Last fortnight, CaratLane reported yet another profitable quarter, becoming the fastest-growing subsidiary of Titan
An Affair with Gold
Mithun Sacheti was watching the world transform
In 2007, Apple released the first iPhone, which quickly became a sensation with its sleek design and touch screen. People everywhere were upgrading from their old flip phones.
Meanwhile, in India, e-commerce companies were starting, hoping to change the unorganised market. A little bookstore called Flipkart started. Despite all this progress, e-commerce companies were not focusing on something essential to Indians – selling gold accessories.
Mithun came from a family with a rich history in the jewellery business. His family owned Jaipur Gems, an Indian jewellery company, for over five decades.
Mithun grew up in the business and learned the industry’s nuances from a young age. He studied at the Gemological Institute of America (GIA) in New York, where he learned about the technical aspects of the jewellery business.
After his graduate studies, Mithun joined the family business but wanted to try something different.
In 2008, he had a Eureka moment while running his jewellery store, Jaipur Gems. As he watched customers fawn over expensive solitaires, he realised that he could sell these without actually carrying any inventory.
It was like magic, except he had a laptop and an internet connection instead of a wand.
Who needs a brick-and-mortar store when you can sell jewellery from the comfort of your couch while wearing sweatpants? It was the ultimate dream come true for entrepreneurs.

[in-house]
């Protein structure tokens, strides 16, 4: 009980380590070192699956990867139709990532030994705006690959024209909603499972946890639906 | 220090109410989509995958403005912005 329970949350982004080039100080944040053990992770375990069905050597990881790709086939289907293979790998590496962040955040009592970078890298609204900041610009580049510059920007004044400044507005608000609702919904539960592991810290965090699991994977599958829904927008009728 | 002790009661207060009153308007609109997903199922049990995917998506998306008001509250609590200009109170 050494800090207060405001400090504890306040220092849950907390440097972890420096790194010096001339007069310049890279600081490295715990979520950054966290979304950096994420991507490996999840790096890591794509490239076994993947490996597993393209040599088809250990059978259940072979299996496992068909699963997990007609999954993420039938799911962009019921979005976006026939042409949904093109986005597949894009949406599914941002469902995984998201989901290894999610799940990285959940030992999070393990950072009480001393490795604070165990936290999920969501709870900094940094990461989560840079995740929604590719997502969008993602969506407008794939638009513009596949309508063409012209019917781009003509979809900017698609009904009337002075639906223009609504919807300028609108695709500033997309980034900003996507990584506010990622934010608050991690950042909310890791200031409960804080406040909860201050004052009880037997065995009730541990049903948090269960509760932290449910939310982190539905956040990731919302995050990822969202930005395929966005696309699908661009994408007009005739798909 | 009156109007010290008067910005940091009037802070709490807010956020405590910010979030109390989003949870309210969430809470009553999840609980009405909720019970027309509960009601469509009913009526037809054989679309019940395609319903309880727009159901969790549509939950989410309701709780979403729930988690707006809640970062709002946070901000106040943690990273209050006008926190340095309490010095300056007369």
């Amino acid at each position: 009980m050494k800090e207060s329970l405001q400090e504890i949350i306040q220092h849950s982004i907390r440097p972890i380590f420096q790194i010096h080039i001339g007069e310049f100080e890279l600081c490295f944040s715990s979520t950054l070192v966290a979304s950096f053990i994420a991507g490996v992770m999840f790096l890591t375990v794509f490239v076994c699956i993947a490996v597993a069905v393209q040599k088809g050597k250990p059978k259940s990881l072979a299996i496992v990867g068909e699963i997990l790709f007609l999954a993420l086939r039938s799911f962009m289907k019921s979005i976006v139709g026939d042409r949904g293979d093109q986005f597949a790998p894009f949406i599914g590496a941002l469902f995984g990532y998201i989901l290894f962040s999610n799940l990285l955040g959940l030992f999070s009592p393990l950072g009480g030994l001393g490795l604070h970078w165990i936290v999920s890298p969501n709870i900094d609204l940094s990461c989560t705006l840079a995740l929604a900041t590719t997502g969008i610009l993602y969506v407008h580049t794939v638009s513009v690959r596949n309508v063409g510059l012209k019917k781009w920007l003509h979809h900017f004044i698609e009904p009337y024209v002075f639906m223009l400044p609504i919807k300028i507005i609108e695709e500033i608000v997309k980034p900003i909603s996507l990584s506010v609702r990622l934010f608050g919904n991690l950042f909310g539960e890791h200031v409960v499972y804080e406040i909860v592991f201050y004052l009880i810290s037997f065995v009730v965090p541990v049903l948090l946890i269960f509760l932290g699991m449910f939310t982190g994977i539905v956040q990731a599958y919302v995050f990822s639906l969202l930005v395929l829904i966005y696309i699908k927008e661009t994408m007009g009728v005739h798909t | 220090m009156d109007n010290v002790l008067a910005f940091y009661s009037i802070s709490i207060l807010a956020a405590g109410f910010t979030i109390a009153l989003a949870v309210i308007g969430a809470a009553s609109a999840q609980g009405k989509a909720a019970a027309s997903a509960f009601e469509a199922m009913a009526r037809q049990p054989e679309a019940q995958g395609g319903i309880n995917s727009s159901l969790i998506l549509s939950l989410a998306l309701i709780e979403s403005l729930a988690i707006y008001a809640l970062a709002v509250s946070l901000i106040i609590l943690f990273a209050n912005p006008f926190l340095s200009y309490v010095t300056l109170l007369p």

Sacheti wanted to focus on the discovery by building an online jewellery business, effectively disrupting the existing retail business model. He was hacking through the jungle of traditional retail to bring his customers the treasure trove of fine jewellery they deserved.
He saw the potential, but to make this happen, Sacheti needed help from a tech co-founder to build an e-commerce business.
Enter Srinivasa Gopalan
The duo founded CaratLane in 2008 and launched an e-commerce platform in 2010.
Marrying with Diamonds
Sacheti was a man on a mission.
After speaking to dozens of women across the country, to understand nuances, he discovered a crazy paradox.
Indian women loved jewellery, but most kept it in bank lockers where it was safe. It was unwearable every day because the designs needed to be updated. They had sports cars that they could not drive.
Sacheti figured that the contemporary Indian woman no longer wore jewellery to look beautiful or elicit compliments. Women appreciated beautiful jewellery that drew out their compelling individuality and made them feel good rather than look good.